A friend and I have been evaluating the 20 gauge Rock Island Armory VR82 shotgun as an alternative to the commonly-used 12 gauge as a home defense shotgun. The 20 gauge Rock Island Armory VR82 may be an acceptable solution for smaller statured people. We are still experimenting with the VR82s and have not reached a solid conclusion concerning their suitability and reliability.
Recently I did some pattern tests with three 20 gauge #1 buckshot loads out of my VR82 using a full choke. I tested the Rio Ammunition Group 20 ga Game Load with nine pellets of #1 buckshot at 1345 foot per second (FPS) velocity , the Monarch High Velocity load with nine pellets of #1 buckshot at 1345 FPS, and the Nobel Sport nine pellet #1 buckshot at 1300 FPS. I was not able to obtain any Federal #1 buckshot nor any other US-manufactured 20 gauge #1 buckshot.
Over a couple of sessions, I fired five rounds of each manufacturer’s #1 buckshot load. Additionally, since I noticed the mis-labeling of 12 gauge commercial buckshot loads, I opened shells from all three manufacturers and measured the diameter and weight of the pellets. All actually contained #1 buckshot.
The pictures below show a representative shot from each load at the indicated distance--they are not to scale with each other.
At ten yards all of the loads demonstrated an acceptable pattern. The Rio load’s average pattern size at ten yards was 4 inches. The Monarch was 6.25 inches and the Nobel load was 8.5 inches.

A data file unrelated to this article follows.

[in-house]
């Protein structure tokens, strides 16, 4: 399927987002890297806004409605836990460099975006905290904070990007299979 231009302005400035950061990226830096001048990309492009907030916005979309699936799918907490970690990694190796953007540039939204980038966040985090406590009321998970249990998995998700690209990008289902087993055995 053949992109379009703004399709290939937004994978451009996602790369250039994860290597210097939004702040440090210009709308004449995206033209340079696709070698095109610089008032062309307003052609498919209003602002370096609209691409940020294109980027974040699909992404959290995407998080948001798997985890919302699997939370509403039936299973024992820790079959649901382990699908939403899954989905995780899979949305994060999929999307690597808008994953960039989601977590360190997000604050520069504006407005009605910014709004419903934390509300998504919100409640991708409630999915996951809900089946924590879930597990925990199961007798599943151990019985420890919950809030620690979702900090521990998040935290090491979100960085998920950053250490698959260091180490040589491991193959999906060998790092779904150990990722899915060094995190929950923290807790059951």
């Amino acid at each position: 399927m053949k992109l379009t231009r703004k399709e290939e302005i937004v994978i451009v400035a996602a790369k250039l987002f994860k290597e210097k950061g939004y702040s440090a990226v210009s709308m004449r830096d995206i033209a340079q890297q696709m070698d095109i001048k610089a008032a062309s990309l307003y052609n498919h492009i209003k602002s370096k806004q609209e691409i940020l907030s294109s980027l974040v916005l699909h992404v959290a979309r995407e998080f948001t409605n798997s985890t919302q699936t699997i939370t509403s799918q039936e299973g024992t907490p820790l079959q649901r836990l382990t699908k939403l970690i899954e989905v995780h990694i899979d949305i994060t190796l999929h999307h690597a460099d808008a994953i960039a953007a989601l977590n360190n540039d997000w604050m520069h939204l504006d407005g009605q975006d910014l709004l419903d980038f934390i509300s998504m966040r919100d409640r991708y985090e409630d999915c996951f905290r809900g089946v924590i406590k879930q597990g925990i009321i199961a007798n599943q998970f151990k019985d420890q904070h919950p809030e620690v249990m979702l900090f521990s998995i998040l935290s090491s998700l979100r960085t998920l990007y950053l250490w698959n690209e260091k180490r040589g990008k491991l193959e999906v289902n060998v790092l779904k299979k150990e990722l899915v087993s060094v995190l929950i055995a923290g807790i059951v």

At fifteen yards, the Rio load opened up to an average of 9.25 inches. The Monarch load was 10.75 inches and the Nobel load was 11.5 inches. These are average measurements so the Monarch and Noble load did throw larger patterns. The Rio load was pretty consistent between 8-10 inches.
At twenty yards, the Rio load opened up to an average of 12 x 12 inches. The Monarch load was 22 x 14 inches and the Nobel load’s pattern was so large that I did not bother to continue with that round at that distance.
Within normal urban house distances, at ten yards and below all of the loads throw an acceptable pattern. The Rio load is probably acceptable out to about 12 yards.
It is low light training season in Texas and I did the VR82 pattern testing on an afternoon just prior to beginning a low light practice session with a fellow shooter. As an experiment, we both fired Rio, Monarch, and Nobel loads in low light and after dark. The muzzle blast from the Rio and Monarch loads was pretty tame; however, the Nobel load’s muzzle blast was impressive.
That being the case, we recorded several examples of the Nobel Sport #1 buckshot load. I have seen flares of sparks when shooting shotguns (bird shot and buckshot) at steel targets previously, but these were impressive. I believe that it is some metal in the alloy other than lead causing the sparks. At the time we were shooting, I thought the streak of light in one of the stills was material coming back off the target. When I looked at the video I realized it came out of the ejection port. Also the flame coming out of the ejection port in one of the stills surprised me. I'm guessing burning powder grains.
Linked below are two short video compliations of a two-shot and a three-shot sequence with the Rock Island Armory VR82 20 gauge shotgun against steel targets just for fun.
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